- Loan acquirement date and type: A homeowner is only eligible for HARP if they acquired their loan on or before May 31, 2009—essentially before the market crash. The loan must also be owned by either the Federal Home Loan Mortgage Corporation (Freddie Mac) or the Federal National Mortgage Association (Fannie Mae). Both the Freddie Mac and Fannie Mae websites have loan look-up tools for homeowners looking for HARP eligibility.
- Loan-to-value ratio: The homeowner’s current loan-to-value (LTV) ratio must be greater than 80 percent. LTV is calculated comparing the amount owed on the loan against the house’s actual value. For example, if the homeowner bought a house for $150,000 and post-crash, the house’s value dropped to $125,000, that owner’s first mortgage LTV would be 120 percent, making this homeowner eligible for HARP. LTV calculators can be found on almost any loan website.
- Current standing on applicant’s mortgage: An applicant must be current on their mortgage payments. There must be no late payments in the last six months and no more than one late payment in the last 12 months. The home in question must also be the applicant’s primary residence, a one-unit second home or a one- to four-unit investment/rental property.
- Deadline: The current deadline to apply for HARP is September 2017. The original end date was December 31, 2016, but the FHFA extended this deadline to September 2017.
Types of loan modification service providers
Many home loans are handled through banks, usually the bank at which the homeowner already has an account. Talking with the bank’s loan officer can begin a discussion to see if loan modification is a viable course of action.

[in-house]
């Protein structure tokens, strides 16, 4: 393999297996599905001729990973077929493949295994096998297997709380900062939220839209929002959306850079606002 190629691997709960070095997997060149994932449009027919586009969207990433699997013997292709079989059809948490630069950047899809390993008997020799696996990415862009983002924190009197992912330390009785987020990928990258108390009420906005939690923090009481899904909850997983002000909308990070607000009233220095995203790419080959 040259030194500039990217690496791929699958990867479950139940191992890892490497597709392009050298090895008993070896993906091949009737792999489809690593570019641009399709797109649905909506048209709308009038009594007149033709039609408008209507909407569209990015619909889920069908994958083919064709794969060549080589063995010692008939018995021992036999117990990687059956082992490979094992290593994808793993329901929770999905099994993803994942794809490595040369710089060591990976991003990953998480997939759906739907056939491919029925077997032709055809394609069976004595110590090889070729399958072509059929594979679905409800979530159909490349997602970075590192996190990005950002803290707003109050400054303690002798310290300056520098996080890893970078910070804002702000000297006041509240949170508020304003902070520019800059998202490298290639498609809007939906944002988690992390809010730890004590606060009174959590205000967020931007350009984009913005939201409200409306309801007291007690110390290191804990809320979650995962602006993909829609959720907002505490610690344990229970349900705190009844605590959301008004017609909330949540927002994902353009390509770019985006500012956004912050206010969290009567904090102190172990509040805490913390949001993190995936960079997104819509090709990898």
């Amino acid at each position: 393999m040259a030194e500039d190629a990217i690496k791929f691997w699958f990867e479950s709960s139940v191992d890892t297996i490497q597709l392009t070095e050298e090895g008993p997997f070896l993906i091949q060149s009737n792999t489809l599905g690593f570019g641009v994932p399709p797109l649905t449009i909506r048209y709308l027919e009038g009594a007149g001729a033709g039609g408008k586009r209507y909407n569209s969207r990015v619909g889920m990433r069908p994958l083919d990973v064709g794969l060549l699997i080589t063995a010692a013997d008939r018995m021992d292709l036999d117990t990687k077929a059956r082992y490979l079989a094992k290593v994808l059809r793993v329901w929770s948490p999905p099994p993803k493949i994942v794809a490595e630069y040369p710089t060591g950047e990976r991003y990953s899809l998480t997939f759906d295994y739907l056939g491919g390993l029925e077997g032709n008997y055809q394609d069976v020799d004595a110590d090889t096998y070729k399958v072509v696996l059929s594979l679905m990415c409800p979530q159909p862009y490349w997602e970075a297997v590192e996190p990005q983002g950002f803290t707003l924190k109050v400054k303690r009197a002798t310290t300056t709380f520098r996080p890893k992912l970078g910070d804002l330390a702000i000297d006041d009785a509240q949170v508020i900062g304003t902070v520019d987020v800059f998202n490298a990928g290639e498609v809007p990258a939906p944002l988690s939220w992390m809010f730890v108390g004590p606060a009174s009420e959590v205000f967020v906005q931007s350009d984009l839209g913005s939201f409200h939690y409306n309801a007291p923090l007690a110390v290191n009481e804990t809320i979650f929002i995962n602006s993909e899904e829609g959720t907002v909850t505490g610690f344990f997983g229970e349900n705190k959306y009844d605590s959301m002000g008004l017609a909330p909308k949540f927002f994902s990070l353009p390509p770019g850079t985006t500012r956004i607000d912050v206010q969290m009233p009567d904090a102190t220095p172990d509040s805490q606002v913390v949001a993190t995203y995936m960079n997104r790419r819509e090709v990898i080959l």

Brokers are intermediaries between consumers and lenders. Brokers make the information provided by the lender comprehensible for the homeowner. Talking with a loan broker can help homeowners look for a loan modification that fits their needs.
Lenders are the groups and banks that lend money directly to the consumer. They are usually affiliated with banks, and many online lenders are available to consult if a homeowner is looking for loan modification websites.
Online marketplaces allow consumers to offer their loan information and have lenders compete for their business. Marketplaces allow consumers to see many loan quotes for comparison to find the best deals.
Who is a candidate for loan modification?
Victims of the housing market crash
After the housing market crash in 2008, many homeowners were left with houses worth less than their payment. Modifying a house loan, either through HARP or through a bank, broker or lender can lower monthly payments.
Homeowners trying to avoid foreclosure
Even homeowners who are not victims of the housing market crash can still run into financial trouble. Modifying a house loan to make smaller, more accessible payments could prevent foreclosure.
Quicken Loans is an online mortgage lending company. Founded as Rock Financial in 1985, Quicken changed course in the 1990s to focus on online lending and has since become a leading mortgage lender.
Information in this guide is general in nature and is intended for informational purposes only; it is not legal, health, investment or tax advice. ConsumerAffairs.com makes no representation as to the accuracy of the information provided and assumes no liability for any damages or loss arising from its use.